Monday, October 15, 2012

3 World Records set in single jump.

Yesterday I was glued to the TV almost all day. Felix Baumgartner finally had his opportunity to go higher in his helium balloon than any man (or woman) had ever done. He would jump and fall, or dive, from 128,000 feet at speeds up to 729 mph. That is 39 mph faster than the speed of sound at that altitude. What made me so interested that I would sit there, cursing at the television when they would not show a live feed?
46 years ago, I found myself in a similar situation. We were flying at altitudes no man had ever achieved. Months of training had prepared us mentally for the task, but physically we had to wait until it actually occurred. We were told the good news, that the aircraft and its contained environment would make us save and comfortable. Although the space suits of the day were very cumbersome compared to that worn by Baumgartner. We were told what possible might happen to us if we had a malfunction and had to bail out and of course worst case scenario what would happen if we were shot down. Yesterday I received my answer. We could survive if our egress was successful and perhaps spend the rest of our lives in a foreign prison camp. In my book "Force of Fate" I go into more detail about the harshness of space at such an altitude.
If all that what is going on these days with the still flying WB-57F and the recent movement of the last one from Davis-Monthan AFB in Arizona I can only speculate that much more is to come and NASA took a very close look at yesterday's events. The information gained will certainly benefit the WB-57F program but also future space launches by giving us the knowledge that we can still abort during assent and descend and survive.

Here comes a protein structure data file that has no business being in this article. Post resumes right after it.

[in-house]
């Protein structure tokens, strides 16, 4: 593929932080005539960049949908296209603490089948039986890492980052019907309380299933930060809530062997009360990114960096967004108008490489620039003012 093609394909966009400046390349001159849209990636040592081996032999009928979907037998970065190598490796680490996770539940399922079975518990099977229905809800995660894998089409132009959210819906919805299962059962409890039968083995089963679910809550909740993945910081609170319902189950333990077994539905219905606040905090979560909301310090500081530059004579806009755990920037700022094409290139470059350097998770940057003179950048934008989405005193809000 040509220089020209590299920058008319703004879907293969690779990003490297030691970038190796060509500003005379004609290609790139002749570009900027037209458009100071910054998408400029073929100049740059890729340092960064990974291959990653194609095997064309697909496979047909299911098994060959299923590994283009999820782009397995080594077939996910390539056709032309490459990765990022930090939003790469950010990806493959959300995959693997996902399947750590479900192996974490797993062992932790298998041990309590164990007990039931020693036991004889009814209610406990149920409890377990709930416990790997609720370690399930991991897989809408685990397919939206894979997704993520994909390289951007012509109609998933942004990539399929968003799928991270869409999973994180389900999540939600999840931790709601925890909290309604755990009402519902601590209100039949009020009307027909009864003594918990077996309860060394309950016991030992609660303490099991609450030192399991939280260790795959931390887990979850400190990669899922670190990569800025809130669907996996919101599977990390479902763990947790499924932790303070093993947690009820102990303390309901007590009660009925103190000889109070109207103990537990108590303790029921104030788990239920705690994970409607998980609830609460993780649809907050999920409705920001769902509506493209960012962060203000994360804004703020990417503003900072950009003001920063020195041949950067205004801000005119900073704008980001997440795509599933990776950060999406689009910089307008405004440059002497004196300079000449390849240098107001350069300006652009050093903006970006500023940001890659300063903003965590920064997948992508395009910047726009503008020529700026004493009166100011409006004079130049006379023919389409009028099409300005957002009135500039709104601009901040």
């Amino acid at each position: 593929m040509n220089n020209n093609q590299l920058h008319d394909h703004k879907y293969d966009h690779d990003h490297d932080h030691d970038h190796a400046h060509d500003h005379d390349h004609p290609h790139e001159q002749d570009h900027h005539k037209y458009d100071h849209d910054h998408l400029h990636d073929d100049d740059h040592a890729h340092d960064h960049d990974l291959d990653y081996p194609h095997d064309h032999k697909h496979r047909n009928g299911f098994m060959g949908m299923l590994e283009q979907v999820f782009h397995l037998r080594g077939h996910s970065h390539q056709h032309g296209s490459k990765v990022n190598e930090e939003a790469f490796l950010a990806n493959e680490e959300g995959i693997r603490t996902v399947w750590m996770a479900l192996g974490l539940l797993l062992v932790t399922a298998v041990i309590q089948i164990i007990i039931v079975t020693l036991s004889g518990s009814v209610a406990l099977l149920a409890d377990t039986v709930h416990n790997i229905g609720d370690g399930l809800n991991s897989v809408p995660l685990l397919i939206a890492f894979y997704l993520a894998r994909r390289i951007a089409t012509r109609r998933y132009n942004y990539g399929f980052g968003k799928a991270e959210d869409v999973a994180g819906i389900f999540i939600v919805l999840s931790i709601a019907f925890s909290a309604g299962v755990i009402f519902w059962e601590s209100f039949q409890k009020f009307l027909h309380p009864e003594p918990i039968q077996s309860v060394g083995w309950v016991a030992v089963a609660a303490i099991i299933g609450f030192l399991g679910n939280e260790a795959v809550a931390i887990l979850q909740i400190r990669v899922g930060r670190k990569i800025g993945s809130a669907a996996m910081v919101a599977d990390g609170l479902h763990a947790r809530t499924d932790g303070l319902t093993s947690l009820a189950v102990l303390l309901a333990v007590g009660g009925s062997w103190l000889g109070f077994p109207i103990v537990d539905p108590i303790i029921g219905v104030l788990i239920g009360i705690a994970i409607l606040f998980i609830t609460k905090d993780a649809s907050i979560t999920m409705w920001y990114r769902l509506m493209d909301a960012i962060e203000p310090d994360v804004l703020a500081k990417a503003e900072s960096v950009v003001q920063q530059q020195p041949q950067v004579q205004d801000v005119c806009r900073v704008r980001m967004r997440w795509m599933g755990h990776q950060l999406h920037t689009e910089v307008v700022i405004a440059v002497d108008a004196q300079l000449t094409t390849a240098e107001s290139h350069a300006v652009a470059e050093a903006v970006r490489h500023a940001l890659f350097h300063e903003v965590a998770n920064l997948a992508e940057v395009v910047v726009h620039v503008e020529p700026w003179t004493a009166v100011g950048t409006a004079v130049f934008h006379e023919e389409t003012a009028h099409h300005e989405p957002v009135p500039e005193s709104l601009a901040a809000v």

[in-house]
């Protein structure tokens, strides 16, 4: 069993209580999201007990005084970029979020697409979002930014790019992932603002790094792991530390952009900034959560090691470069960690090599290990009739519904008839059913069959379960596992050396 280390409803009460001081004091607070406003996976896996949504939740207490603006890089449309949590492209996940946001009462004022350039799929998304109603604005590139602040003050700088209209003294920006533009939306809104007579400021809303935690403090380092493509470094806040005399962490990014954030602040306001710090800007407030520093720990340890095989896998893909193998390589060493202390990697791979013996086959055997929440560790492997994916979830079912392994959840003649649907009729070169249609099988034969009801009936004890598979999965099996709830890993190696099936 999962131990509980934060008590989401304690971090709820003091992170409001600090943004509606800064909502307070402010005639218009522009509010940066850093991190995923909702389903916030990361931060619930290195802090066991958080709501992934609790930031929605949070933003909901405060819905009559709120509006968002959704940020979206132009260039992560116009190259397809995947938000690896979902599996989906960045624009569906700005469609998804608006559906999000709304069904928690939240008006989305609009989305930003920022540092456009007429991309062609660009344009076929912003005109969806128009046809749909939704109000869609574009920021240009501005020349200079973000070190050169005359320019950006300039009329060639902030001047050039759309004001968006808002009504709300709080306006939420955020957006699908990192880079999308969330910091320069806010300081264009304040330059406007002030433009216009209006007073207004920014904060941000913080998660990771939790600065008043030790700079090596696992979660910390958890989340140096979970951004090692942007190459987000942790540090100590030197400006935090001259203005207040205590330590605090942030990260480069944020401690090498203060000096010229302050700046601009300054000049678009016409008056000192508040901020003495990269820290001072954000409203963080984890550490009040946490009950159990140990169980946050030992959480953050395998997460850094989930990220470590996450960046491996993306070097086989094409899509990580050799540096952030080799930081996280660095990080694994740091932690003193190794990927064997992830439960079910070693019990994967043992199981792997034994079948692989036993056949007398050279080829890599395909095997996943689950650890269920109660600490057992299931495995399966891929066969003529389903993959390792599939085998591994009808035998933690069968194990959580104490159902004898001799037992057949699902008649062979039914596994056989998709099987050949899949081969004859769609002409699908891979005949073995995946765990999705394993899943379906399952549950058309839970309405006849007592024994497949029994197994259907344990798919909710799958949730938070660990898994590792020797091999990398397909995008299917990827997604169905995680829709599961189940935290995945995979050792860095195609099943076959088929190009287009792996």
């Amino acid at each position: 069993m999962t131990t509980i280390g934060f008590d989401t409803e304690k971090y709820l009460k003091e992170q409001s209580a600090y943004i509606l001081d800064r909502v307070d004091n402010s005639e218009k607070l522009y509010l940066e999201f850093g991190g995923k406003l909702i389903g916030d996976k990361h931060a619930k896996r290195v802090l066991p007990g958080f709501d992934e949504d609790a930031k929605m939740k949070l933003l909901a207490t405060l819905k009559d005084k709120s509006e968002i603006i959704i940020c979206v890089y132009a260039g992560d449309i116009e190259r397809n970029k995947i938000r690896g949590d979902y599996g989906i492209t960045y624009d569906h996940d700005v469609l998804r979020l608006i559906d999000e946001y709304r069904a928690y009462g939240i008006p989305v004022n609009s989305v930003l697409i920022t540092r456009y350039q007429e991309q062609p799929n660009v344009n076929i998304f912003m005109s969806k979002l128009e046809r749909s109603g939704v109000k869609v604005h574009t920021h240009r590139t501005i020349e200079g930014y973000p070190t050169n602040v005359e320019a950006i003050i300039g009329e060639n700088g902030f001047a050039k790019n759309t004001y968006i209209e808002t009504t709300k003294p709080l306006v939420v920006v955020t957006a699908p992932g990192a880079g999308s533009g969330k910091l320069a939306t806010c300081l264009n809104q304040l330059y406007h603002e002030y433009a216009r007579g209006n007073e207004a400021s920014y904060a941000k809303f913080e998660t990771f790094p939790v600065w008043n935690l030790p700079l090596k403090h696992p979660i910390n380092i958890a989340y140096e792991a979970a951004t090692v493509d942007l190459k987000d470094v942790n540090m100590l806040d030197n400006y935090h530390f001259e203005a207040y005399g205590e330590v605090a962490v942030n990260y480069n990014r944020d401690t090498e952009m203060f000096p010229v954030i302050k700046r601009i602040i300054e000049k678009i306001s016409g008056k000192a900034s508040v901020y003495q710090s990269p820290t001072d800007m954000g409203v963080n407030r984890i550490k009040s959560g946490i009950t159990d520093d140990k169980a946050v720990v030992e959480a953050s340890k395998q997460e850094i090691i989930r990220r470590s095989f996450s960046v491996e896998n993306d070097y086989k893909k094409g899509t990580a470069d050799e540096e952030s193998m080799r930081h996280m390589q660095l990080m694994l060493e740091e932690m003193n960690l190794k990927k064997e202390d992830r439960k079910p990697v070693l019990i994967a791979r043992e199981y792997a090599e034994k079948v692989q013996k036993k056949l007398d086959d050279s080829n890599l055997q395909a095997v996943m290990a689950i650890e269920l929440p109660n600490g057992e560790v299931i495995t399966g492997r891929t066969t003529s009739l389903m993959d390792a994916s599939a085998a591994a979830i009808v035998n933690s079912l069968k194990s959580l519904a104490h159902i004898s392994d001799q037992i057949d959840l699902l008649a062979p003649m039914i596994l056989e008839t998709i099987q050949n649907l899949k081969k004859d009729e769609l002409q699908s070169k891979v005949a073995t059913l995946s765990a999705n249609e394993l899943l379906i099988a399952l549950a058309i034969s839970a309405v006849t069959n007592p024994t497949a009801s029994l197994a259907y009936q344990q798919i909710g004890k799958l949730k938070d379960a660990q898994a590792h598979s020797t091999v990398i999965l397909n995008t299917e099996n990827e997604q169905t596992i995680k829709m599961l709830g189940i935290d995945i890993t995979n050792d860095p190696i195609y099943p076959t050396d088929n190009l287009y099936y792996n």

People are chastising the government for not doing projects such as these and that the private sector is now doing more for space exploration than NASA. What is wrong with that? It costs the taxpayer less. People are still being employed by the companies who design and build these machines. Last, let me make it perfectly clear, Red Bull did not build anything for this mission. Their advertising fees payed for it and I thank them for having the foresight to do this. Just like we would not have NASCAR if it was not for the advertising.
Not to be forgotten , where in the world did this take place, here in our country using our men and women to provide the expertise. Yes Felix is Austrian and if we shared all of our endeavors with the rest of the civilized world we would be much further ahead.
For comparison I have inserted photos of the suit worn by NASA pilots and the photo of Baumgartner exiting the capsule.

Notice the curvature of the Earth behind him.
Note: Step down, pick up my soap box and head home to my friends, Koko, my Black Lab and Maggie, my Dingo.

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